But what is the speed after all water has been emptied out? Don't forget that gravity has been acting on the bottle all this time.

By the way, even allowing the given water exit speed as being relative to the ground, I disagree with the given answer. It's way too high.

Last edited:

1. How do I calculate the launch angle for my water rocket?

The launch angle for a water rocket can be calculated using the formula tanθ = (h/d), where θ is the launch angle, h is the height the rocket will reach, and d is the distance from the launch point to the point where the rocket will land. Rearranging the formula to solve for θ, the launch angle can be calculated as θ = arctan(h/d).

2. What is the equation for calculating the maximum height of a water rocket?

The maximum height of a water rocket can be calculated using the formula h = (v^2*sin^2θ)/2g, where v is the initial velocity of the rocket, θ is the launch angle, and g is the acceleration due to gravity (9.8 m/s^2). This formula assumes that there is no air resistance acting on the rocket.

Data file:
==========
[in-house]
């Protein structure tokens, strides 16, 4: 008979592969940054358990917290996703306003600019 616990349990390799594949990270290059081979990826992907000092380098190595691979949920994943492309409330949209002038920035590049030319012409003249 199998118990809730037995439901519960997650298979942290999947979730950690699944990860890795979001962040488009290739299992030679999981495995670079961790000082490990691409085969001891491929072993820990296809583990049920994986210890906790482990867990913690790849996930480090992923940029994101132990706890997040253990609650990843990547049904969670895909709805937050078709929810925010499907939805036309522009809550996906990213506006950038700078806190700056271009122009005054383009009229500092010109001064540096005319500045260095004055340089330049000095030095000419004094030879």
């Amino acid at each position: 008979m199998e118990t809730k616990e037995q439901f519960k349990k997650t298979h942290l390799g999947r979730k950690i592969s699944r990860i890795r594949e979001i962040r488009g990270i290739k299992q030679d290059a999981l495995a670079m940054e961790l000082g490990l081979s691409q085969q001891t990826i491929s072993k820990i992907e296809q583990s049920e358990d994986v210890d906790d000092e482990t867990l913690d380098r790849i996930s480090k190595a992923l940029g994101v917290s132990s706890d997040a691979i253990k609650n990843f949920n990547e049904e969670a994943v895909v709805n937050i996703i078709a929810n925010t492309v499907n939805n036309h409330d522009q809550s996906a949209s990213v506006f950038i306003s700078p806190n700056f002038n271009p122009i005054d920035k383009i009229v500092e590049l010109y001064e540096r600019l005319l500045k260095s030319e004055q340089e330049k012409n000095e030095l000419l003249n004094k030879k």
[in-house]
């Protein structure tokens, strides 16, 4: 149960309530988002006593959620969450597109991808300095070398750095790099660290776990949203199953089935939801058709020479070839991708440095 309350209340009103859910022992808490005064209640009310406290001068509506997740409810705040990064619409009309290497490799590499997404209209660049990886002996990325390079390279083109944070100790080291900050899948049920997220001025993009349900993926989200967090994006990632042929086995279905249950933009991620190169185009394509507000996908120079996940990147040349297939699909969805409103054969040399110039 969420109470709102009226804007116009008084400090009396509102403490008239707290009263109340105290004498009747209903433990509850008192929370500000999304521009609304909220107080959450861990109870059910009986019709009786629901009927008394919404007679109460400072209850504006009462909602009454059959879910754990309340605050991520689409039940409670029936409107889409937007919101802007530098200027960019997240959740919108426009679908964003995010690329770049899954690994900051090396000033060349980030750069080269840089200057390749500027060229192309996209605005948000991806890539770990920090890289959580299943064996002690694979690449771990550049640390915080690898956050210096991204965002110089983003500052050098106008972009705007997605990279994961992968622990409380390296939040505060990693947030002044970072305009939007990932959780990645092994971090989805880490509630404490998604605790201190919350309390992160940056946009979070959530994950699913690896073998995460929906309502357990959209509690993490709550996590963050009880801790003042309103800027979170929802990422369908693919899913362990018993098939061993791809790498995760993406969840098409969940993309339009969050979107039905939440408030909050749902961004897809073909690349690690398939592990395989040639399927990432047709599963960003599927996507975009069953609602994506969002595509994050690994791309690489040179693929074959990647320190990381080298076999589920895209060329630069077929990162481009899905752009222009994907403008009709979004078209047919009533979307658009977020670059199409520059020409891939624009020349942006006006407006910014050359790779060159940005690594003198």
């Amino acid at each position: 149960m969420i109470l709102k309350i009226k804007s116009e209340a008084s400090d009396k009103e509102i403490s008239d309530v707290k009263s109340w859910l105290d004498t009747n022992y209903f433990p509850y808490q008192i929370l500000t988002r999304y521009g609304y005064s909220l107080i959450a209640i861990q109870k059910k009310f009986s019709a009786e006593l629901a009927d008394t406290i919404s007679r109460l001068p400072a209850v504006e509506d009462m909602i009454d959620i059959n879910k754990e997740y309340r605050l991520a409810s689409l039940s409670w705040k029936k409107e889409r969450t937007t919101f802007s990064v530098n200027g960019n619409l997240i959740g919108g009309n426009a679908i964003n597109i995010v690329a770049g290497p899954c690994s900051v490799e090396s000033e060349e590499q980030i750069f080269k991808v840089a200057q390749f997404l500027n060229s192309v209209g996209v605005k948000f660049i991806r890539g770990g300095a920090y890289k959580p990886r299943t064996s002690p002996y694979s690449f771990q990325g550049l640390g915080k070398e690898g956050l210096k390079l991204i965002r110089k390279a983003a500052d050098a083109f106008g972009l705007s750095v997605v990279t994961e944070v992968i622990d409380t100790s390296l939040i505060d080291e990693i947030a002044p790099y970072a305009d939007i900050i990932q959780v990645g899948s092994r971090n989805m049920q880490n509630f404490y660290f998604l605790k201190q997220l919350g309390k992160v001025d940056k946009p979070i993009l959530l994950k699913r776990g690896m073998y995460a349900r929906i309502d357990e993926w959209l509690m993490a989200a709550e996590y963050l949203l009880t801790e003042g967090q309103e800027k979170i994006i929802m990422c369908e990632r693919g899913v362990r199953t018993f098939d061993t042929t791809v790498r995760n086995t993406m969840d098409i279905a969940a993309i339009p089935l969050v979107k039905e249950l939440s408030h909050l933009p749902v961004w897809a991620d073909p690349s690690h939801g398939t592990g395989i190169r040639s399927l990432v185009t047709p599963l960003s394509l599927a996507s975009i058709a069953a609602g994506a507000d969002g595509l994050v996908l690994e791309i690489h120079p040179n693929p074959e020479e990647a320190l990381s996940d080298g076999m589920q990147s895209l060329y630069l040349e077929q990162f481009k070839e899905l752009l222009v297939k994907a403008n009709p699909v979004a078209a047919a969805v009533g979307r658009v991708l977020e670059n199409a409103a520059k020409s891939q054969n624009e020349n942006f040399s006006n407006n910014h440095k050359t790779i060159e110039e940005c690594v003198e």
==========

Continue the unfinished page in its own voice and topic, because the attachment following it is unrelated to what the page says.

3. How do I determine the initial velocity of my water rocket?

The initial velocity of a water rocket can be calculated using the formula v = √(2gh), where v is the initial velocity, g is the acceleration due to gravity, and h is the maximum height the rocket will reach. This formula assumes that there is no air resistance acting on the rocket.

4. Can I use the same equation to calculate the height of my water rocket if there is air resistance?

No, the equations for calculating the height of a water rocket assume there is no air resistance. If air resistance is present, the equations become more complex and may require advanced mathematical techniques to solve.

5. How can I improve the accuracy of my calculated water rocket height?

To improve the accuracy of your calculated water rocket height, you can conduct multiple launches and take an average of the results. You can also make sure to carefully measure the launch angle and initial velocity of the rocket. Additionally, you can consider factors such as air resistance and wind when conducting your calculations.